Finnair is expecting to launch its new premium economy soon, according to the airline’s CEO, Topi Manner. In November 2018, Finnair issued a press release revealing ambitions to launch a new premium economy cabin across the long-haul fleet. While it was expected to launch in Q4 2020, Covid has undoubtedly put plans on hold.
What to Expect
Finnair has released very few details of the cabin, beyond explaining that it will be separated from other cabins with a “highly customised design”. Although, given the trend at other airlines, we are likely to see a slightly better product than the economy. That is to say, a less dense configuration, more legroom, and wider seats. The soft product would also be a step up from the economy offering.
The new seats will certainly allow Finnair to maximize its profits as they are set to launch on the carrier’s flagship Airbus A350, as well as their older A330’s, of which both are currently in a 2-cabin configuration. The new offering appears set to be a more definitive premium economy product compared to the more basic extra-legroom Economy Comfort class the airline introduced back in 2014, although word has yet to be released as to what will become of Economy Comfort
In order to implement a new cabin, the Finnish carrier will ‘rightsize’ Business Class cabins on some aircraft, suggesting a reduction in the number of Business Class seats. The airline also signalled the new Premium Economy cabin will see the removal of a small number of Economy Class seats in order to make room for the new product.
Premium Economy Isn’t A New Concept
This of course is nothing new, premium economy has been a staple for many of the legacy carriers for years.
The cabin was first introduced by Taiwanese EVA Air and Britain’s Virgin Atlantic in the early 1990s, premium economy has soared in popularity over the past decade on long international flights with over 36 airlines now offering the cabin.
British Airways, which launched its premium economy cabin in 2000, has long said the class is almost as profitable as its business offering on its long-haul routes. In an earnings call in 2019, Lufthansa revealed how important the cabin was in terms of profit per space required. Airlines typically spend a minimal amount more on the product than on economy, but in doing so they will often charge a sweet premium for the benefit of these “luxury” economy seats.
If anyone had any doubt over whether or not premium economy was a successful product, look no further than premium carriers Swiss and Emirates; once thought of as airlines that would have never introduce the cabin, they introduced the seats in late 2020 and 2021 respectively. American Airlines became the first US carrier to introduce the product in 2016, followed by Delta in 2017 and United in 2018.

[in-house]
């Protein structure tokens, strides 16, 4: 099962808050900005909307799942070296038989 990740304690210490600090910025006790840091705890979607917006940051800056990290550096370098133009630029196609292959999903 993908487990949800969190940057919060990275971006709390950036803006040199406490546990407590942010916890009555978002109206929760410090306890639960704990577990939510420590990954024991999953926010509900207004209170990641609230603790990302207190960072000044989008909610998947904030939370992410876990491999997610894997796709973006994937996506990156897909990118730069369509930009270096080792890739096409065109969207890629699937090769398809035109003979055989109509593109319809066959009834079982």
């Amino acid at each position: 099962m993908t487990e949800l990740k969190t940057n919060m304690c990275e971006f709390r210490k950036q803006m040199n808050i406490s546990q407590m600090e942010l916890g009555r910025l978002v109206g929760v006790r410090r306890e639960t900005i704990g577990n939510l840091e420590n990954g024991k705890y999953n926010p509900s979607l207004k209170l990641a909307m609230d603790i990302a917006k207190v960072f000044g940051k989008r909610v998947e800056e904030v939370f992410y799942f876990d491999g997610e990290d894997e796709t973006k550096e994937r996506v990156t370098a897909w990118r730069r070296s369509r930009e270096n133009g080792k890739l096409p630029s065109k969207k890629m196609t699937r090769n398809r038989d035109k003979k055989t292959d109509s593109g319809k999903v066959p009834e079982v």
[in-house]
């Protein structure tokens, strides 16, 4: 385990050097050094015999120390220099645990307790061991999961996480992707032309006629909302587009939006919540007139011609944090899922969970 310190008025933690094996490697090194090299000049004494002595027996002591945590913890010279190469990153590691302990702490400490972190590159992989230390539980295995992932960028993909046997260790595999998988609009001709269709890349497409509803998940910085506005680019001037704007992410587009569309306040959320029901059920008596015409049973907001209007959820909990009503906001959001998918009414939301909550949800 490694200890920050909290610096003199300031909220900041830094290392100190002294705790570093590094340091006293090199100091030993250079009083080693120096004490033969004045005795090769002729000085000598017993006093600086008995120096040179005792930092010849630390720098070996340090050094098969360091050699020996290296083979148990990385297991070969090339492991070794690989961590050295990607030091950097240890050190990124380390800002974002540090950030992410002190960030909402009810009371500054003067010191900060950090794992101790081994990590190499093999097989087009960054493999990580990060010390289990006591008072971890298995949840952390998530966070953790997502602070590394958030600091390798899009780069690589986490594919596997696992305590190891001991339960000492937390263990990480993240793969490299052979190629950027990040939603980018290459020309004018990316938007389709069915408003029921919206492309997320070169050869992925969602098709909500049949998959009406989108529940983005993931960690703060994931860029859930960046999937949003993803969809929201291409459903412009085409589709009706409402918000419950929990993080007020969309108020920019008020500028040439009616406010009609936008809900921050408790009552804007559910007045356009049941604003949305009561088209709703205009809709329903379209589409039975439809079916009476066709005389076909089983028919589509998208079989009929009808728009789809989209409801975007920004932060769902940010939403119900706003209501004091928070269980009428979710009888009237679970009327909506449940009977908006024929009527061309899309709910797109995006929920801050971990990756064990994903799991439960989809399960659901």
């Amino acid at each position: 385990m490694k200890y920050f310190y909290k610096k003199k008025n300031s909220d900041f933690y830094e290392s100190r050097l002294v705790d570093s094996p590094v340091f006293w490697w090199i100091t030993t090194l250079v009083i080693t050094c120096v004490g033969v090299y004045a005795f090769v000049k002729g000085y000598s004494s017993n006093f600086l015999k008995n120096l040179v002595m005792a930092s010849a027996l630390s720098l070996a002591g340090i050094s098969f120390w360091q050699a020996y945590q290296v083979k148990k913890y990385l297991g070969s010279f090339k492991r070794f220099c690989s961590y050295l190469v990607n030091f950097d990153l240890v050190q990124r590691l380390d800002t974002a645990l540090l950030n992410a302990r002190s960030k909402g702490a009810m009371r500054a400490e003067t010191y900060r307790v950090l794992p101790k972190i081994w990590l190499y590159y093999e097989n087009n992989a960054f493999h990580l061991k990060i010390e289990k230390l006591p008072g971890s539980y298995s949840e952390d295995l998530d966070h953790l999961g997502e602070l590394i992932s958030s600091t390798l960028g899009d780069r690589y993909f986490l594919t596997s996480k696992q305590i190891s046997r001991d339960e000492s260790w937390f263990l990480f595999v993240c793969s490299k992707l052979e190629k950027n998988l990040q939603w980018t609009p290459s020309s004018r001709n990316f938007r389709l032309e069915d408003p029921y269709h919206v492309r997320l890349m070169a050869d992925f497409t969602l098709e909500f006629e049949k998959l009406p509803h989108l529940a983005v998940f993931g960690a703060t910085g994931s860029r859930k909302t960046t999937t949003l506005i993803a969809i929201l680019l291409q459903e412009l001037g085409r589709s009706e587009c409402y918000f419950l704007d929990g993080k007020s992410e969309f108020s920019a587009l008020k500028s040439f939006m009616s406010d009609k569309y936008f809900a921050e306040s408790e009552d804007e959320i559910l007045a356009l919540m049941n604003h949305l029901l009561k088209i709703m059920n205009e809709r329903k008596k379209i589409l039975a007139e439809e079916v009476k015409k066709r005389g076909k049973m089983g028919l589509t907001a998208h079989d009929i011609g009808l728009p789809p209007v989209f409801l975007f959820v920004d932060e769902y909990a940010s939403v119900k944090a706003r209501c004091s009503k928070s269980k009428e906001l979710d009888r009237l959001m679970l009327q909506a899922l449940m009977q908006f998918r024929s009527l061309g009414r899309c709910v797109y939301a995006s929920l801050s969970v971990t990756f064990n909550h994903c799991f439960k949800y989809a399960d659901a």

However, just across the pond, Gulf rival Qatar airways seems to be the outlier which has maintained the position that it doesn’t have the time for Premium Economy, adding that the gulf carrier already offers a “premium economy seat with an economy class price”.
According to the Financial Times though, the likelihood for the increased demand for a premium economy cabin is partially in response to the growing divergence between an economy class that has become increasingly cramped and a business class that has become much more opulent than years before, taking on aspects of First Class.
Why Is Finnair Moving Towards A Premium Economy Model
The cabin comes as the premium leisure sector will be increasingly crucial for the airline moving forwards says the airline’s CEO. Prior to the pandemic, 20% of the airline’s passengers were from the corporate travel market, accounting for approximately 30% of the airline’s revenues, which is unlikely to return for some time.
Finnair is currently marketing itself as an alternative to the Gulf carriers, and CEO Topi Manner is banking on this as half of Finnair’s revenues come from passengers transferring to Asia. Emirates, Etihad, and Qatar currently operate primarily as the bridge between Europe and Asia. Finnair believes that they are able to knock up to 4 hours off of the flight time to Asian destinations compared to its middle eastern competitors.
But as its foothold in their 20 odd Asian destinations begins to mature with more quality-focused travellers, the reality is that this probably has less to do with Finnair acting on any kind of trend and more to do with aligning the airline with its partners.
All of Finnair’s transatlantic Joint Venture partners (American, British Airways and Iberia) and all of its Joint Business partners to Japan (Japan Airlines, British Airways and Iberia) offer a Premium Economy product so, amongst its partners, Finnair has been left as an outlier offering just Business and Economy Class.